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Familial association of attention-deficit hyperactivity disorder with autoimmune diseases in the population of Sweden

Li, Xinjuna; Sjöstedt, Ceciliaa; Sundquist, Jana,b; Zöller, Bengta; Sundquist, Kristinaa,b

doi: 10.1097/YPG.0000000000000212
ORIGINAL ARTICLES
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Aims In the era of genome-wide association studies, familial risks are used to estimate disease heritability and success in gene identification. We wanted to estimate associations of 42 autoimmune diseases with attention-deficit hyperactivity disorder (ADHD) between individuals and family members.

Participants and methods The availability of a Multigeneration Register in Sweden provides reliable access to family data that covers the last century. An open cohort design of the diseases in individual and family members was obtained through linkage to the Hospital Discharge Register. Standardized incidence ratios were calculated as relative risks for ADHD in family members of affected patients compared with those without affected family members.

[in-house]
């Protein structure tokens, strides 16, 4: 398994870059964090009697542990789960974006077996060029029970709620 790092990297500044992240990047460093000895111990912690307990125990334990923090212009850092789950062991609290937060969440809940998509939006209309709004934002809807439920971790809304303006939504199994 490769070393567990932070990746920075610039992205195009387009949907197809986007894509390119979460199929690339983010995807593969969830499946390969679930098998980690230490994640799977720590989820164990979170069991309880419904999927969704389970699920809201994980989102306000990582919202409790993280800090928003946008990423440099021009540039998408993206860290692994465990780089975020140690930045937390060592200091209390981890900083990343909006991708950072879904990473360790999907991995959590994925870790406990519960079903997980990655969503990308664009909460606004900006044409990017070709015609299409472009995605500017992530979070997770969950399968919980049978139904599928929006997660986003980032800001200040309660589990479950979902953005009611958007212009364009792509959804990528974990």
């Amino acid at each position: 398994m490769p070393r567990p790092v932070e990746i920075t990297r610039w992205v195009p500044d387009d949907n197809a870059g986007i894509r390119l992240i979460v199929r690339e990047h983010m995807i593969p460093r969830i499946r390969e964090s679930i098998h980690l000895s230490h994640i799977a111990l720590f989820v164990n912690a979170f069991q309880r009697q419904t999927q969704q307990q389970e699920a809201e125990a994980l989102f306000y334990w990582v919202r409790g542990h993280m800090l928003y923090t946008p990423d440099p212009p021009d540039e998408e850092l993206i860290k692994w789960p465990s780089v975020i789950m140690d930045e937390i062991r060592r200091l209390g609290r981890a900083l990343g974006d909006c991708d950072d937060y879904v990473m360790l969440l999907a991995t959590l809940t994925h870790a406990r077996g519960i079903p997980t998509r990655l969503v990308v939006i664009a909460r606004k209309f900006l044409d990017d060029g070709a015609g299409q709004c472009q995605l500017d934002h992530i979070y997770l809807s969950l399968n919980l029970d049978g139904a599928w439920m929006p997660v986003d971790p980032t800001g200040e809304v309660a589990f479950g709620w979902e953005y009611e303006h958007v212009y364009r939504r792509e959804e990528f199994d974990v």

Results Among a total of 86 493 patients, 18 153 had a family history of autoimmune diseases. ADHD was associated with 14 autoimmune diseases in the first-degree relatives, including ankylosing spondylitis (standardized incidence ratio:1.13), celiac disease (1.16), Crohn’s disease (1.07), diabetes mellitus type 1 (1.19), discoid lupus erythematosus (1.26), glomerular nephritis chronic (1.13), Hashimoto/hypothyroidism (1.11), lupoid hepatitis (1.44), multiple sclerosis (1.11), psoriasis (1.18), Reiter’s disease (1.38), rheumatoid arthritis (1.07), Sjögren’s syndrome (1.21), and ulcerative colitis (1.05).

Conclusion Familial associations with several autoimmune diseases suggest genetic sharing and challenge to gene identification.

aCenter for Primary Health Care Research, Lund University, Malmö, Sweden

bDepartment of Family Medicine and Community Health, Department of Population Health Science and Policy, Icahn School of Medicine at Mount Sinai, New York City, New York, USA

Correspondence to Xinjun Li, MD, PhD, Center for Primary Health Care Research, Lund University, Jan Waldenströms gata 35, Skåne University Hospital, 205 02 Malmö, Sweden Tel: +46 40 391 381; fax: +46 40 391 370; e-mail: xinjun.li@med.lu.se

Received March 9, 2018

Received in revised form October 4, 2018

Accepted October 17, 2018

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